Friday, 16 January 2009

No Longer Trapped in the Village

I've been wanting to post about the sad death of Patrick McGoohan. For a while I wasn't sure what to post. There are already a handful of decent obits out there (hopefully Charlie Brooker will comment soon). The other problem is that really, my thoughts and feelings on the man are limited to his work on Dangerman and The Prisoner, I've really not seen much else of his work and I'm not sure that I care too.

Ultimately I realised that this is hardly relevent. It is Dangerman and The Prisoner for which he will always be known and remembered anyway. More to the point they are the roles that mean something to me. In the same way that Leonard Nimoy will forever be Spock to me, so to will McGoohan always be Drake/No. 6 and this is no bad thing (Sidebar: Shatner finally broke out of forever being Kirk by the Indian Summer that was DENNY CRANE).

With these limitations in mind I decided to take a look at Fall Out, the final episode of The Prisoner. I would not presume to call this a review, I am not sure any human being is capable of reviewing such a work. This is more a recap, with pictures and occasional comments.

We are start out with a reprise from the previous episode (once Upon a Time) featuring Leo Mckern and No. 6 back at school.


There's something quiet macabre about these scenes, in particular N0. 6 literally talking Leo McKerns character into death.

Strange story about this, Leo Mckern was apparently genuinely traumatised by the filming of these scenes (http://en.wikipedia.org/wiki/Leo_McKern#Career).

No 6. meets a waxwork of himself.

The Beatles' All you need is love starts to play in the background. No.6 walks along dressed in black looking for all the world like he invented the concept of cool.

No 6 goes into a cavern and faces a court/parliament of what look like KKK members. They clap him for a full minute! We don't know why!



The Judge gives his opening speech.

No.6 takes the chair of honour.

No. 1 (which at this stage appears to be a column with an eye in it) brings Leo McKern back to life! There are still loads of episodes of Rumpole yet to be filmed!!

Leo is having shaving foam put on his face as part of the resurrection process!

We are meeting No 48 a previous revolutionary. He starts singing “dem bones dem bones".

The clan are in consternation!

“Give it to me baby, confess! Confess!”

“GUILTY!”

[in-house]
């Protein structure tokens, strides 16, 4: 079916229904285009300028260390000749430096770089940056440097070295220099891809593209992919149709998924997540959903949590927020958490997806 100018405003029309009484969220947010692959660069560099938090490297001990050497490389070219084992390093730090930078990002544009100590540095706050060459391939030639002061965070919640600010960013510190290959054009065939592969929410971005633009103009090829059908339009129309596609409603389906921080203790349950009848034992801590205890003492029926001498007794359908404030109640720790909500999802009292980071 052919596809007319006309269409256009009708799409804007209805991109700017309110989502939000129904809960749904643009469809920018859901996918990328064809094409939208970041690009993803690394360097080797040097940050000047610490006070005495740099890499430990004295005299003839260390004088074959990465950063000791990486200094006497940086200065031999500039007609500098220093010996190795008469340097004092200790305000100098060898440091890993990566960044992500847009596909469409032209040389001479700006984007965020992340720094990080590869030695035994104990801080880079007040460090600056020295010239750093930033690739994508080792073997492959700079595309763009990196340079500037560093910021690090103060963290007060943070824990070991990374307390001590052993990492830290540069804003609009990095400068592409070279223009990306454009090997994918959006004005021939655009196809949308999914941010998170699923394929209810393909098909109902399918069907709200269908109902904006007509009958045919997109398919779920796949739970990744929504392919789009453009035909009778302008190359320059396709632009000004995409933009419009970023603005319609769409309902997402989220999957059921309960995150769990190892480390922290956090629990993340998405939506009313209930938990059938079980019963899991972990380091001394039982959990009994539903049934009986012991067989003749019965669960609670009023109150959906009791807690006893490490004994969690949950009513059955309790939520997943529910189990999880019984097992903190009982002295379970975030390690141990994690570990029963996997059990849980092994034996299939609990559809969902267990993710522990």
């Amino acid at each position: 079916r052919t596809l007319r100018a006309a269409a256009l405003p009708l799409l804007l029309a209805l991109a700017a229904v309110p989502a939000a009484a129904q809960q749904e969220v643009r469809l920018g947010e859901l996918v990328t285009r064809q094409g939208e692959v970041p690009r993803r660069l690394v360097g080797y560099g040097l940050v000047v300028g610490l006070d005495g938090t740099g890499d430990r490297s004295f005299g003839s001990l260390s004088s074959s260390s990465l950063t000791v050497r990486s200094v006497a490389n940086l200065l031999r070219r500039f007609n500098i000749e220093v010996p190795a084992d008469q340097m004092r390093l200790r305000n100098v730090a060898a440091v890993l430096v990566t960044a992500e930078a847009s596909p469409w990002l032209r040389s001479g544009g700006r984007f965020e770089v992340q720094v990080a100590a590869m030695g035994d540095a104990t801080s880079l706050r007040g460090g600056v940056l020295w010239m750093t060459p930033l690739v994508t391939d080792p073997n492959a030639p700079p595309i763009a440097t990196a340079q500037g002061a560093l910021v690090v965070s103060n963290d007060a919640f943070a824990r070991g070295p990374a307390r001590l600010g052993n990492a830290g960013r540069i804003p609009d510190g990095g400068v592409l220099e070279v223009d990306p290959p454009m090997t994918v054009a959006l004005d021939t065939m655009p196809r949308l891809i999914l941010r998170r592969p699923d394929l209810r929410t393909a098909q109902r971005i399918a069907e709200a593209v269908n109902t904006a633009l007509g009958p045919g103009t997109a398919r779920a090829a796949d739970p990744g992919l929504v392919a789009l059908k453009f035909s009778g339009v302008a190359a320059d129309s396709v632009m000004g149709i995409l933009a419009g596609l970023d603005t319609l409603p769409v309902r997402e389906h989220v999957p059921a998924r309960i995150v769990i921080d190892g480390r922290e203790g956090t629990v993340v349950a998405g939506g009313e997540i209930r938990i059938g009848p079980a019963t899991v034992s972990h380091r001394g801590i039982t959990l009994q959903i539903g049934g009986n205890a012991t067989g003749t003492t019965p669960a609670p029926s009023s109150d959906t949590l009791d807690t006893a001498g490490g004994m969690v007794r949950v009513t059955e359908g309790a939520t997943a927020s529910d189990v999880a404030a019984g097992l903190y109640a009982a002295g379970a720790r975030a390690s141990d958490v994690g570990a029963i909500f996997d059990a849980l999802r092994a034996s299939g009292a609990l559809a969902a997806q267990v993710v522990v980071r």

Leo faces down No. 1 and is secured in the deep freeze for his troubles (“Be Seeing You”)

No.6 is offered a choice between leadership and freedom



No.6 goes to meet No.1 and discovers: No.1 is... a Monkey!


... is himself!


No. 6 and his band are breaking out of the village with Machine Guns. All you need is Love plays in the Background again.
Free at last?



I first saw the Prisoner about 10 years ago. I watched them all in four sittings and I still remember the "what the fuck was that" reaction I had to the finale. For me it was WTF in a good way. A way that made me keep on thinking about it (and indeed a way that continues to make me think about it). I can only imagine the reaction of those watching in the 1960's; but I expect rage and frustration would probably cover it. This episode is not only surreal when compared to other TV shows (of the era or since), it is surreal in terms of the show itself and unlike anything any other show not called Twin Peaks.

But that is what is so great about it. The Prisoner was about not conforming, not being categorised. A finale whereby No. 1 is revealed to be some foreign power or a MOD official would have been a betrayal of the ethos of the series. Putting the show back into the realms of the Dangerman era or, even worse, James Bond territory. This finale is so wilfully open ended as to barely count as a conclusion and its surrealism prevents the show from ever being categorised. The finale is the Nashville Skyline to the rest of the shows Folk era.

It should be remembered that the show (both the episode and the overall series) has McGoohan running through it like a stick of rock. This remarkable finale not only features McGoohan, but was also writen and directed by him. It is a television classic that stands both as McGoohan's finest hour and also as a testament to the man himself.

1 comment:

ARCHAVIST said...

Great post. Your passion for this classic show shines in the prose. EXcellent mate